However, colonialism seems to have eroded this side of history and raise new beliefs that “Patriarchy” is an African concept. The patriarchy is a social system in which men hold primary power and predominate in roles of political leadership, moral authority, social privilege and control of property, according to Wikipedia. It is however, very fundamental to know that the word ‘patriarchy’ is a concoct of the Western ideology. It is wrong to perceive Africans as patriarchal or make it sound as one of our age-long customs. While it would be ridiculous to say there are no seemingly elements of patriarchy in our modern society, it is also harsh to assert that it is the sole reason for gender imbalance, as widely suggested.
The UN and Gender Equality
The United Nations posits that gender equality by 2030 requires urgent action to eliminate the many root causes of discrimination that still curtail women’s rights in private and public spheres. It also listed its targets to attain gender equality by:
Advocating for the rights of women and girls is a shared view, especially in a rapid growing world like ours. It is necessary that focus has to be on attaining all of these targets but definitely not at the expense of the other gender. Most of the charters, treaties and laws have been more favourable to the female gender, probably because of the ‘alleged’ age-long marginalization. However, a more holistic approach that would take care of both genders should be preached. Many questions have been raised about the girl child campaign, even when it seems no one is interested in a boy child campaign. Exclusion of the male gender from our campaigns would only be to our detriment, in the nearest future, if not curtailed. Hence, there is a need for a more holistic approach.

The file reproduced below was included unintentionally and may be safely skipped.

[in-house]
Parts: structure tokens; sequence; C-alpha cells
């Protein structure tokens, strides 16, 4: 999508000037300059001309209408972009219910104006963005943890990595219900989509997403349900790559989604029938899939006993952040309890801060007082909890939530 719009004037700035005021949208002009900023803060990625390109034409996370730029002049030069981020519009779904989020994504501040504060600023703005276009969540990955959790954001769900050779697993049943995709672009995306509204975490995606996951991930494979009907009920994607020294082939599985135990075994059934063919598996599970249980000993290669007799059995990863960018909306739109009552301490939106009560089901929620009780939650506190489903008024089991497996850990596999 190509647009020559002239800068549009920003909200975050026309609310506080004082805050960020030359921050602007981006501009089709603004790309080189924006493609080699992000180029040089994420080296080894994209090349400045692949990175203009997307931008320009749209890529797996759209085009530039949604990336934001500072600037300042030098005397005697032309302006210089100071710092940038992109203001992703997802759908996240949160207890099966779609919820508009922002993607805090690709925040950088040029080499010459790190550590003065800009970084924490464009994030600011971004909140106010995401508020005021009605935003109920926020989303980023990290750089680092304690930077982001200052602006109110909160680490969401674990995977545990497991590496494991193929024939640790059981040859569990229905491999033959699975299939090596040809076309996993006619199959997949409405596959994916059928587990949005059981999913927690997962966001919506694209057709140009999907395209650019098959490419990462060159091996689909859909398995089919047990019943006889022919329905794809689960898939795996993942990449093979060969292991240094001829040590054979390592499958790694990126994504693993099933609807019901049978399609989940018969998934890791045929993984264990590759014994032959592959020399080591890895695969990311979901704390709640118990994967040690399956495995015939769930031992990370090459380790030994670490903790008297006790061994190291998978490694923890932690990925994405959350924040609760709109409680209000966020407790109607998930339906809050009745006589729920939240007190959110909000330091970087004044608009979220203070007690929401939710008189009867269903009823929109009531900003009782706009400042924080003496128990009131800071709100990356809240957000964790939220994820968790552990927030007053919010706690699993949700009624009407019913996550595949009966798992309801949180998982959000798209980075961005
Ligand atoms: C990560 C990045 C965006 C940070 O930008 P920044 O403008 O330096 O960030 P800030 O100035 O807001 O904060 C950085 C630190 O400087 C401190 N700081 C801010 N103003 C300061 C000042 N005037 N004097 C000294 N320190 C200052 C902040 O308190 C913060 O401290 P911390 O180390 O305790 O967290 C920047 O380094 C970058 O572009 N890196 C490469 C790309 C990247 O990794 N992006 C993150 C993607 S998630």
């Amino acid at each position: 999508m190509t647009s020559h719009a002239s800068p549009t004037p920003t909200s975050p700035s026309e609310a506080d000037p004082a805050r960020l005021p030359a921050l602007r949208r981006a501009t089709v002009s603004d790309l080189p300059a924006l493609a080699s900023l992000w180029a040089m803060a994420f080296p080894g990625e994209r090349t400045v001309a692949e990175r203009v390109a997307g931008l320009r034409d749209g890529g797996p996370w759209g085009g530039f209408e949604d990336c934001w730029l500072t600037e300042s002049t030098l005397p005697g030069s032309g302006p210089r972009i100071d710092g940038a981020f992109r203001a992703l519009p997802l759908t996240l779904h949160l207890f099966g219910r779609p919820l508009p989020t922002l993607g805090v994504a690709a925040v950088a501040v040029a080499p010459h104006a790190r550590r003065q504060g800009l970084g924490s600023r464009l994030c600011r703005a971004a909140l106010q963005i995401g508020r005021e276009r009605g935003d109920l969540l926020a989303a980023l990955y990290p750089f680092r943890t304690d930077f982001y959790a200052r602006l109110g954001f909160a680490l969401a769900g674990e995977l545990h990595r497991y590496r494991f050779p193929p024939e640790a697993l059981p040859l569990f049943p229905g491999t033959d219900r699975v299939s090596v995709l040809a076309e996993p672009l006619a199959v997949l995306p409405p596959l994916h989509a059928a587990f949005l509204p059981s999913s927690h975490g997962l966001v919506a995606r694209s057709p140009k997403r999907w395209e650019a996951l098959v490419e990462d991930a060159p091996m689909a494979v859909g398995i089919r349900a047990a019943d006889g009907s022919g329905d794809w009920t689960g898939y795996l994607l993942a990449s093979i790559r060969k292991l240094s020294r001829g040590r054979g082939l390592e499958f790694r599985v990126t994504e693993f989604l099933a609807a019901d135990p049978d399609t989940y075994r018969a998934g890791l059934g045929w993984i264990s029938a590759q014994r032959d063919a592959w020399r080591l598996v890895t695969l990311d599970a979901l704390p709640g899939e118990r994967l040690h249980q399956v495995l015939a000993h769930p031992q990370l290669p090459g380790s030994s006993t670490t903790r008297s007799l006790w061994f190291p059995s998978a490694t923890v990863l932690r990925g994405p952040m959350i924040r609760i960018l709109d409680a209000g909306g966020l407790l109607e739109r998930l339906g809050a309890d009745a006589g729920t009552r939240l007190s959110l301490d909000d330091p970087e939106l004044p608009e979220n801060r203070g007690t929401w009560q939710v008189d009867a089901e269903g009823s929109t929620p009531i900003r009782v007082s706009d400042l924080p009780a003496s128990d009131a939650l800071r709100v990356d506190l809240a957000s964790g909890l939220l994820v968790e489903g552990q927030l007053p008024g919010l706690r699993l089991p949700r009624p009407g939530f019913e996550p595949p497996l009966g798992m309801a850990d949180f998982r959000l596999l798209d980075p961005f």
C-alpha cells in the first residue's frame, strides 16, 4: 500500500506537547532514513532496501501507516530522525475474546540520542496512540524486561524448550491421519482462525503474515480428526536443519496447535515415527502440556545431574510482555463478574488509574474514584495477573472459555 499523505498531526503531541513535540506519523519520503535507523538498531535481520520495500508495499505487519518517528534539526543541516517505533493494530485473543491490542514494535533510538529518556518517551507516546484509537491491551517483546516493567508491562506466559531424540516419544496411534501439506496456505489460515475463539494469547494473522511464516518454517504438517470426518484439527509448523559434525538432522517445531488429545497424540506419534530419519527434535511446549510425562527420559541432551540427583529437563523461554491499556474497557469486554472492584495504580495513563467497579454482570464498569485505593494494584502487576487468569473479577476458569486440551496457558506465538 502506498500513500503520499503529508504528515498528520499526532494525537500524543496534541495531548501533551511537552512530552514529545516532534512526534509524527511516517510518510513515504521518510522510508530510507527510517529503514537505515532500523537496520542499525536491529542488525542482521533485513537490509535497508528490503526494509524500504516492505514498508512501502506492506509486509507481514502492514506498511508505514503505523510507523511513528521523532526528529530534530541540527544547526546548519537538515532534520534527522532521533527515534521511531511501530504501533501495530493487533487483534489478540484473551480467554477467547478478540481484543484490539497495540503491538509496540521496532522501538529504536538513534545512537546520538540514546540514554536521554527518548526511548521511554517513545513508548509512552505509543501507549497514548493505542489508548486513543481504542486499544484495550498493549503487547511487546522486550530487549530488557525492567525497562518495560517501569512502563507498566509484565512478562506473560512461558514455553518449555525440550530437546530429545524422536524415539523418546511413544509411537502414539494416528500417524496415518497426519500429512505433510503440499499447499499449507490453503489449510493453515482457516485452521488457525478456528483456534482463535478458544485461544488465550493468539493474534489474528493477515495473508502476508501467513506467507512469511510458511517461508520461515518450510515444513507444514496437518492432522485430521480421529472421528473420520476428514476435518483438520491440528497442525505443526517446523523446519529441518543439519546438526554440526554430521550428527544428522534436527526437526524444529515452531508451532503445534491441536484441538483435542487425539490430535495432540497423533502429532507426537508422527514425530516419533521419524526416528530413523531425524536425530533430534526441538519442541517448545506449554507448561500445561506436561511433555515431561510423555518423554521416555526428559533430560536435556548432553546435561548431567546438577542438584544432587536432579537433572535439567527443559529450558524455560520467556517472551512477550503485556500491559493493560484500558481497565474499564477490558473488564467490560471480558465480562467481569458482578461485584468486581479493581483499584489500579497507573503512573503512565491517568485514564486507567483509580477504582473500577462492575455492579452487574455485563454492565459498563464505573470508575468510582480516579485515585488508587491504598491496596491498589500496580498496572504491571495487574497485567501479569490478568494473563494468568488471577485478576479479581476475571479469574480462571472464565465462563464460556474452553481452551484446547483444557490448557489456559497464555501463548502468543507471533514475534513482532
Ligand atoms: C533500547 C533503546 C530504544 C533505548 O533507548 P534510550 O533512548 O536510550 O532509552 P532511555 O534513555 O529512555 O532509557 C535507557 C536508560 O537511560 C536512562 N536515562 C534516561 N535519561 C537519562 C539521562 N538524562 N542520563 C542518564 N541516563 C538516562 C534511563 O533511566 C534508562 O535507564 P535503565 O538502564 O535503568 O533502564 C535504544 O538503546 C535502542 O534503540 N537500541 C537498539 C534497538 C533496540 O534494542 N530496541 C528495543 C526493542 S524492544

The Holistic Approach
Every human matters! A focus on one might unconsciously lead to the exclusion of another. While gender equality seems to be the rave of the moment, it has been translated to mean empowerment of the female gender. However, have we pondered on the reason most young girls are out of school? Several researchers have pointed out that poverty has been one of the major setbacks in attaining gender balance. Imagine a poor man with two kids (a male and a female), with expectation to train them but due to limited funds, he could only afford to train one of them in school. Which of the two kids would you think the poor man would prefer to train in school? According to UNICEF, only 66 per cent of countries have achieved gender parity in primary education. At the secondary level, the gap widens: 45 per cent of countries have achieved gender parity in lower secondary education and 25 per cent in upper secondary education. Highlighted reasons for barriers to girls’ education include poverty, child marriage and gender-based violence – which vary among countries and communities. Also, poor families often favour boys when investing in education.
While efforts should be made on making awareness for gender inclusion, government and other stakeholders should work round the clock to ensure that enabling environment is provided for parents to make comfortable living, which will invariably lead to an upsurge in gender balance. Advocating for any ‘–ism’ without tackling the root cause is a labour in vain. Globally, over 2.7 billion women are legally restricted from having the same choice of jobs as men. Of 189 economies assessed in 2018, 104 economies still have laws preventing women from working in specific jobs, 59 economies have no laws on sexual harassment in the workplace and in 18 economies, husbands can legally prevent their wives from working. Professor Stoet believes the complexity of the Global Gender Gap Index makes it difficult to distinguish whether gender differences are the result of social inequalities or personal preference. He went further to say – ‘No existing measure of gender inequality fully captures the hardships that are disproportionately experienced by men in many countries and so they do not fully capture the extent to which any specific country is promoting the wellbeing of all its citizens.
The boy child is just as important as the girl child. In this decade of action, all efforts have to be directed at making the lives of everyone (boys, girls, men and women) better, so no one feel isolated. To advance the human rights of women in our society, it is not enough being feminists but most importantly, we must strive to be humanists, as our commitment to the protection of and respect for all humans is all that matters!
Copyright © MMXVI - MMXX. African Economics | Business | and Political affairs 360 degrees coverage | Independent | Analysis | Insight | africa360degrees.com. All Rights Reserved.